discovering the healthiest lifestyles that
lead to vitality and longevity. Now, 12
years after the start of this massive
project, Blue Zones is a way to design
the healthiest lifestyles possible for
individuals and for entire communities.
The goal for Blue Zones is to not only
make the healthy choice the easy choice,
but also the unavoidable choice.
Authors’ Note
To join the Blue Zones mission, contact Info@bluezones.com.
More information about the project can be obtained at https://
communities.bluezonesproject.com/. The authors disclose the
following conflicts of interest: Dan Buettner is the CEO of Blue
Zones and Sam Skemp works at Blue Zones as Program
1. Herskind AM, McGue M, Holm NV,
Sorensen TIA, Harvlad B, Vaupel JW.
The heritability of human longevity: a
population-based study of 2,872 Danish
twin pairs born 1870-1900. Hum Genet.
2. Christakis NA, Fowler JH. The spread of
obesity in a large social network over 32
years. N Engl J Med. 2007;357:370-379.
3. Buettner D. The Blue Zones: 9 Lessons for
Living Longer From the People Who’ve Lived
the Longest. Washington, DC: National
Geographic Society; 2008.
4. Buettner D. The Blue Zones Solution:
Eating and Living Like the World’s
Healthiest People. Washington, DC:
National Geographic Society; 2015.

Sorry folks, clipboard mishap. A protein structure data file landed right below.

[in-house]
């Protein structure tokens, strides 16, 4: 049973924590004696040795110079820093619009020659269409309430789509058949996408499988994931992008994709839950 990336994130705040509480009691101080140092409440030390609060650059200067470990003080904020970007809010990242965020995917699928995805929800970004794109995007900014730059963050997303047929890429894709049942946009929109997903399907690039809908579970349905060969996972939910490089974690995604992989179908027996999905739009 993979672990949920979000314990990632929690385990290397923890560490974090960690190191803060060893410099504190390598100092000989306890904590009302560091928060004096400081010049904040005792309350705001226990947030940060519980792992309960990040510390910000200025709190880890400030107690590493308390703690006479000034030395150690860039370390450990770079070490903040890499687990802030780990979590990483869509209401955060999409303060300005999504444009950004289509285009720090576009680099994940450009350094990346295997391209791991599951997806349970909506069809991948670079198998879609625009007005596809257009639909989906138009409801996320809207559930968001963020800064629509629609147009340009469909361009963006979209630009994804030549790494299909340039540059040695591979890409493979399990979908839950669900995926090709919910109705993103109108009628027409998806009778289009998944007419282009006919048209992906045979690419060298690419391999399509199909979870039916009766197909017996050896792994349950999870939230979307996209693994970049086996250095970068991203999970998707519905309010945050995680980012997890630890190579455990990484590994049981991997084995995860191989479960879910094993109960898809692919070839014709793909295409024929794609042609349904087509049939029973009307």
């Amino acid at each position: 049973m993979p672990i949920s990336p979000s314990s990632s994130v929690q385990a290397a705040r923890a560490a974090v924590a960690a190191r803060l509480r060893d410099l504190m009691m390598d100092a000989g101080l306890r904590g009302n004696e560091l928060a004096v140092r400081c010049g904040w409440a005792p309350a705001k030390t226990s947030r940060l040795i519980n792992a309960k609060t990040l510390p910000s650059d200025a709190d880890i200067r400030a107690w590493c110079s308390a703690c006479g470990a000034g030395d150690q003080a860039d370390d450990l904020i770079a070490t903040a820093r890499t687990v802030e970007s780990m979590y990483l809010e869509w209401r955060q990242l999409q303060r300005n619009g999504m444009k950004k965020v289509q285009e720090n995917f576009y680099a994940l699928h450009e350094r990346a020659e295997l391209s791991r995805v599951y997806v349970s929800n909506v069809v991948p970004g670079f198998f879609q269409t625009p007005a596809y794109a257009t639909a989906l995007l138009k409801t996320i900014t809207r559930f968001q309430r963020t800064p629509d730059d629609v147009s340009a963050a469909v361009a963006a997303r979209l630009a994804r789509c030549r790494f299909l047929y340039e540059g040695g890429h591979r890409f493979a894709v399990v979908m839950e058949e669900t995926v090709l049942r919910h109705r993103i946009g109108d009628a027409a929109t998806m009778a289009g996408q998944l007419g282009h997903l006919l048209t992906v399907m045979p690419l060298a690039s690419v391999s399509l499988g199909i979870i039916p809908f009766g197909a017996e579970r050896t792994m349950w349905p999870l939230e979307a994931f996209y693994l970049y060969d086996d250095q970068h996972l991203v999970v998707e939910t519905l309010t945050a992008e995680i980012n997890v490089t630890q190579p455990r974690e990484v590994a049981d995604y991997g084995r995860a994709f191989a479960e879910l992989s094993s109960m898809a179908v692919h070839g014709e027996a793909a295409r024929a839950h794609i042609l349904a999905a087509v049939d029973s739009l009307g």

Please add me to your mailing list. Thanks, Balu ### TL;DR Blue Zones are areas of the World where people seem to reach age 100 at rates 10 times greater than the average of the United States. These areas have been studied looking for common factors that seem to promote longevity. While studying the Blue Zones researchers found that residents shared 9 specific characteristics. These are called the **Power 9**: - Moderate, regular physical activity - Life purpose - Stress reduction - Moderate caloric intake - Plant-based diet - Moderate alcohol intake, especially wine - Engagement in spirituality or religion - Engagement in family life - Engagement in social life Read on to learn more. The identified Blue Zones: - Okinawa, Japan - Sardinia, Italy - Nicoya, Costa Rica - Ikaria, Greece - Loma Linda, California, USA !["bluezonemap"](https://i.imgur.com/zUdwuKU.jpg) You can learn more about Albert Lea here: [Blue Zones Project Results: Albert Lea, MN](https://www.bluezones.com/blue-zones-project-results-albert-lea-mn/) ### The Power 9 1. Move Naturally Be active and move without thinking about it. 2. Purpose Have a sense of purpose, a reason to wake up in the morning 3. Down Shift Create a routine that helps you shed stress. 4. 80% Rule The 20% gap between not being hungry and feeling full - don't overeat. 5. Plant Slant Beans, including fava, black, soy and lentils, are the cornerstone of most centenarian diets. 6. Wine @ 5 Drink alcohol moderately. 7. Belong Be part of a local/spiritual community. 8. Loved Ones First Put family and loved ones first and have them close by. 9. Right Tribe Be part of social circles that support healthy behaviors. The aim of the Danish twin study was to explore, in a large and non-censored twin cohort, the nature (i.e., additive versus non-additive) and magnitude (i.e., heritability) of genetic influences on inter-individual differences in human longevity. You can find the study here: [The heritability of human longevity: A population-based study of 2872 Danish twin pairs born 1870–1900](https://link.springer.com/article/10.1007/BF02185763) > They found that the lifestyles of all Blue Zones residents shared 9 specific characteristics. These are called the Power 9. You can learn more here: [Blue Zones - Power 9](https://www.bluezones.com/2016/11/power-9/) !["power9"](https://www.bluezones.com/wp-content/uploads/2016/11/366395_LifeRadius_Power9_041119.jpg) There has been some controversy related to the data used to identify blue zones and the findings related to this study: > ***"The Blue Zone Diet assumes that common dietary factors have been identified and that following the diet will make us live longer. That appears to be a false assumption [...] The claims of longevity in those locations may be based on fraud and error. Record-keeping has been deficient in many of those areas; systematic verification of age has been practiced only recently and only in some parts of the world. People may be confused with parents and grandparents who had the same name."*** You can learn more about it here: [Blue Zones Diet: Speculation Based on Misinformation](https://sciencebasedmedicine.org/blue-zones-diet-speculation-based-on-misinformation/)